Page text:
The FCC has announced new changes to minimum broadband requirements, following complaints from U.S. citizens that broadband advertisements lead to less than 25Mbps speeds.
FCC Chairman Tom Wheeler announced the new requirements will be added to the Annual Broadband Progress Report, sent to Congress annually to update broadband requirements.
Congress is unlikely to deny the FCC the new regulations against telecom providers trying to disguise cheap internet speeds as “super fast broadband”, after finding 55 million Americans lack broadband availability.
Rural areas are especially subjected to poor broadband performance, due to telecom providers not funding development of new infrastructure in the area.
AT&T and Comcast have argued against this new broadband requirement, potentially because adding it will put the telecom providers in new court battles with the FTC over false advertising.
It will also push telecom providers to always ensure their broadband is over 25Mbps, even though most of the times it is in urban areas.
Essentially, the FCC is raising the minimum, but is not doing anything to control the lackluster performance by AT&T, Comcast and Time Warner Cable on customer service.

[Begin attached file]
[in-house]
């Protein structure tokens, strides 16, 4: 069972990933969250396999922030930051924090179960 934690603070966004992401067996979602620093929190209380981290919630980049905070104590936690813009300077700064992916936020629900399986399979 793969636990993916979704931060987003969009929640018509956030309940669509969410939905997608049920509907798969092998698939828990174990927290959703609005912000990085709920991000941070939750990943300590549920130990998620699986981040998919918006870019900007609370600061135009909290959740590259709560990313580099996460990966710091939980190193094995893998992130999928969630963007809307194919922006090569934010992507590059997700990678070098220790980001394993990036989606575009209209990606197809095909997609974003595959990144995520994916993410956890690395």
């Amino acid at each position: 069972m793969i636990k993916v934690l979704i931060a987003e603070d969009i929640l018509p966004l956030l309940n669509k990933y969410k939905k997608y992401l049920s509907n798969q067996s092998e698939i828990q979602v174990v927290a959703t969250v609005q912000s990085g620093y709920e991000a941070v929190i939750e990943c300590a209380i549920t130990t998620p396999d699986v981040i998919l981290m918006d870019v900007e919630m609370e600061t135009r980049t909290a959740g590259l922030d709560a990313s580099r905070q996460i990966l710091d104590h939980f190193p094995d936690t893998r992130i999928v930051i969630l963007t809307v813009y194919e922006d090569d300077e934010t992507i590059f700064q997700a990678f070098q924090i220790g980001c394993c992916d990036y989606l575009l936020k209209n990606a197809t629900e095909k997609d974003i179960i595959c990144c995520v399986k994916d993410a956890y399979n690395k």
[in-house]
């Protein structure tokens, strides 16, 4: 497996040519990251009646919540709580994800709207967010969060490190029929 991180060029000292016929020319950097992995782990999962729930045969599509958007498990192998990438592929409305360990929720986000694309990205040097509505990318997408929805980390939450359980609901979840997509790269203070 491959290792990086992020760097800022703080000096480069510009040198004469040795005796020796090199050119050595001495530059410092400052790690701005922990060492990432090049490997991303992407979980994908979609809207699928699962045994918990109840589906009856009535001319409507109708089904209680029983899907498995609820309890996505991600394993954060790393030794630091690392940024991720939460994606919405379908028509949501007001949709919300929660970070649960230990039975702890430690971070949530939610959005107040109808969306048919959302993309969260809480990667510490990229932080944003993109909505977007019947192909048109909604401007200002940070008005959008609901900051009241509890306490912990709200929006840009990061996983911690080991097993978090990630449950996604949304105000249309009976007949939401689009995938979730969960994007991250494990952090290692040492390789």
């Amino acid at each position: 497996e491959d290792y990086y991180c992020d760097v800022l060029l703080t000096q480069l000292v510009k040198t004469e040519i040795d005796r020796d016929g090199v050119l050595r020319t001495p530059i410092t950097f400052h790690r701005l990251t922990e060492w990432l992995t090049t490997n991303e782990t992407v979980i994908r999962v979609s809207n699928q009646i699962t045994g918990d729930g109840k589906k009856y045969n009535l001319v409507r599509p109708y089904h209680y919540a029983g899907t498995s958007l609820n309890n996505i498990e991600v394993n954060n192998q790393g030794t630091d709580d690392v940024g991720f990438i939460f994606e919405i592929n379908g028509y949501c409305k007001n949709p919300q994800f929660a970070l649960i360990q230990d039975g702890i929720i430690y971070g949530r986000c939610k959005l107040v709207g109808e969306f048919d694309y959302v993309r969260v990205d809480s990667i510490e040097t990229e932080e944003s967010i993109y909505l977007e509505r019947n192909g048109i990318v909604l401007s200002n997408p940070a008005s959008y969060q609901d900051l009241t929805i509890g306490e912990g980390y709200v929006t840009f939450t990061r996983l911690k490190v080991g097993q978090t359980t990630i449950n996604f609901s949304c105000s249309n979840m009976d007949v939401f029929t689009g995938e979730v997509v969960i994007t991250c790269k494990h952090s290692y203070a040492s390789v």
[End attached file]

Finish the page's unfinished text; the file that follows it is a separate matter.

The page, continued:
Even though the minimum broadband requirement will help rural growth, the FCC has many more decisions to impact telecom providers in the next year, including two large scale mergers and the net neutrality debate.
According to several sources, Chairman Tom Wheeler is warming to the idea of Title II reclassification, so much so that AT&T recently complained to the FTC that data throttling at peak times was allowed under ‘common carrier’, even though those rules do not currently exist.
The FCC will not vote on net neutrality laws until February, before the decision both the Republican and Democrat party will try to push through new legislation on net neutrality.